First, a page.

On December 26th, I was given the most precious gift a person could ever get – a baby Umbrella Cockatoo.My husband, Matt, and I made an hour and a half drive to a breeder in Gregory, Michigan. When we arrived we were greeted by Mike and shown downstairs, where we waited anxiously to meet our new bundle of joy. Mike brought us a small tub which held two baby Umbrella Cockatoos. One male and one female, they stared at us from inside the tub. Just seeing them melted my heart and I wanted to take them both. Mike handed me the little male and I held him close to my chest. He snuggled under my chin and at that moment I just knew he was going home with me, no questions asked.
Both babies were only 3 months old, just learning how to perch and still a little clumsy. It was time for their feedings, so I sat on the floor with Mike and helped him feed. They both eagerly took a few spoonfulls of formula and then devoured some warm soaked weaning pellets. Content from the warm food, they both waddled around the floor for a few minutes.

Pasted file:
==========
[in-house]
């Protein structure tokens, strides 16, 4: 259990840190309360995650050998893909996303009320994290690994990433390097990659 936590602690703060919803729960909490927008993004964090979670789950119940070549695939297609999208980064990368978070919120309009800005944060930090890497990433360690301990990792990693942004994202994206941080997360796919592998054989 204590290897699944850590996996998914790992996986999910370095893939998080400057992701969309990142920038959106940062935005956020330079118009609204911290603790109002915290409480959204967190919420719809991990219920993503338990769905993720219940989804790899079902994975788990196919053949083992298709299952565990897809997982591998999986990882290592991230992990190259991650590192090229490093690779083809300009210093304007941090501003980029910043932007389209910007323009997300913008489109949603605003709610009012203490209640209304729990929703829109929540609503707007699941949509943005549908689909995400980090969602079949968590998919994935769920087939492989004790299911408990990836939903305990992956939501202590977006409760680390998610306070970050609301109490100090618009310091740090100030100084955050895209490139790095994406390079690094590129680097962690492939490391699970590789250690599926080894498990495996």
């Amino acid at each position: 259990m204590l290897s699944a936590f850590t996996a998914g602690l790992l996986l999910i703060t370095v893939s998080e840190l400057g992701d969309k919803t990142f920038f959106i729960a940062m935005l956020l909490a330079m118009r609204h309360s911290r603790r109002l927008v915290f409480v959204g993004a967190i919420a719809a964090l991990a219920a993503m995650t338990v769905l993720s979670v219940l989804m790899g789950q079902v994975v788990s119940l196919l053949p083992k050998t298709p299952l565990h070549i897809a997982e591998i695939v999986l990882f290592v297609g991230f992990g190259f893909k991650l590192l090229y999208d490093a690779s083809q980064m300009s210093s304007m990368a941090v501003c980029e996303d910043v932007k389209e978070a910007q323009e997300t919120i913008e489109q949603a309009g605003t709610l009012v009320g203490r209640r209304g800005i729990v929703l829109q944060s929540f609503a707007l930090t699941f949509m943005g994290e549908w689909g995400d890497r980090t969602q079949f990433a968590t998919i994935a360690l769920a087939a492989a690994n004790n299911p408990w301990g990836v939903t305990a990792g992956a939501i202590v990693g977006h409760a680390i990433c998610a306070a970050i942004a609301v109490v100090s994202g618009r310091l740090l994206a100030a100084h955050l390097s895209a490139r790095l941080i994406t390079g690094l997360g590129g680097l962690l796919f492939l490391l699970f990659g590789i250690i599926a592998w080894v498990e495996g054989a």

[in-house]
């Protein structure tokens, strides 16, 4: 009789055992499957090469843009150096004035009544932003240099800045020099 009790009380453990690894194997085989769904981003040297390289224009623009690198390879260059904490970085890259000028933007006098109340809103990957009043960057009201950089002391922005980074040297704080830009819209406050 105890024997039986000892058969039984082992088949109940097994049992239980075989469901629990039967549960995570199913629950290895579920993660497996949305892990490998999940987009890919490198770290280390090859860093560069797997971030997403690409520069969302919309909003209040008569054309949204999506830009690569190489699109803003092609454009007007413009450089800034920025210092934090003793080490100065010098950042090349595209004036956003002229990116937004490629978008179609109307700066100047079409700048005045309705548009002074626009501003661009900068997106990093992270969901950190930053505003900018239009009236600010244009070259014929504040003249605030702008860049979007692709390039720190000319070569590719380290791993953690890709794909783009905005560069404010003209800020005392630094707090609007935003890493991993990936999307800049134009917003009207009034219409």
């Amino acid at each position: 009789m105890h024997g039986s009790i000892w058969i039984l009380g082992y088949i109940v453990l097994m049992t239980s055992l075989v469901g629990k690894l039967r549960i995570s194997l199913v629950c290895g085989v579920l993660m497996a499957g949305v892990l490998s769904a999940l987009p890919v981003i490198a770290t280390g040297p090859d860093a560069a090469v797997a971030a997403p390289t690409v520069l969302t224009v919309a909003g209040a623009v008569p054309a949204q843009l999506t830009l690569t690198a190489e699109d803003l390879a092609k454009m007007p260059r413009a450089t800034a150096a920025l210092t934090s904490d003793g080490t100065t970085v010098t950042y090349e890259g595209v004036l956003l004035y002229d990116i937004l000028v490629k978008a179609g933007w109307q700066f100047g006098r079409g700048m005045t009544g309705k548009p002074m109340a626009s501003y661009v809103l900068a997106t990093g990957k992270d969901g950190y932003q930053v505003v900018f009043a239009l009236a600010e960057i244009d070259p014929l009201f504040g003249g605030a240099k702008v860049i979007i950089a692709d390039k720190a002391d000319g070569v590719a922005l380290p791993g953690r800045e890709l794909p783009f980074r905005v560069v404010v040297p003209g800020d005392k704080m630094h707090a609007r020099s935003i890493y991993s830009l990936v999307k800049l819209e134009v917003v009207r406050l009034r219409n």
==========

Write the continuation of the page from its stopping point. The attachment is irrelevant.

I couldn’t help myself, I picked up the little male and just held him close to me. He let out a few soft coos and chirps and then fell fast asleep in my arms. My husband took care of business and then we wrapped the baby in a soft towel and placed him in the carrier.
On the way home, we were trying to figure out a name for the new member of the family. I rattled off what seemed like 1000s of names and not one seemed to fit. From inside the carrier the baby bird let out a holler, as if to say, “Pick one already!” and he raised his crest. With his crest raised he looked like he was wearing a wizard’s hat. Just then it hit me, “Merlin!” We both agreed that Merlin was a perfect name.
Merlin made himself right at home. He was still on one feeding a day of formula and was handfed warm soaked weaning pellets. He experimented with all the new solid foods I gave him. Merlin preferred veggies over fruits although he liked apples, grapes and oranges. He took to the bean mix right away and enjoyed munching on his birdie bread.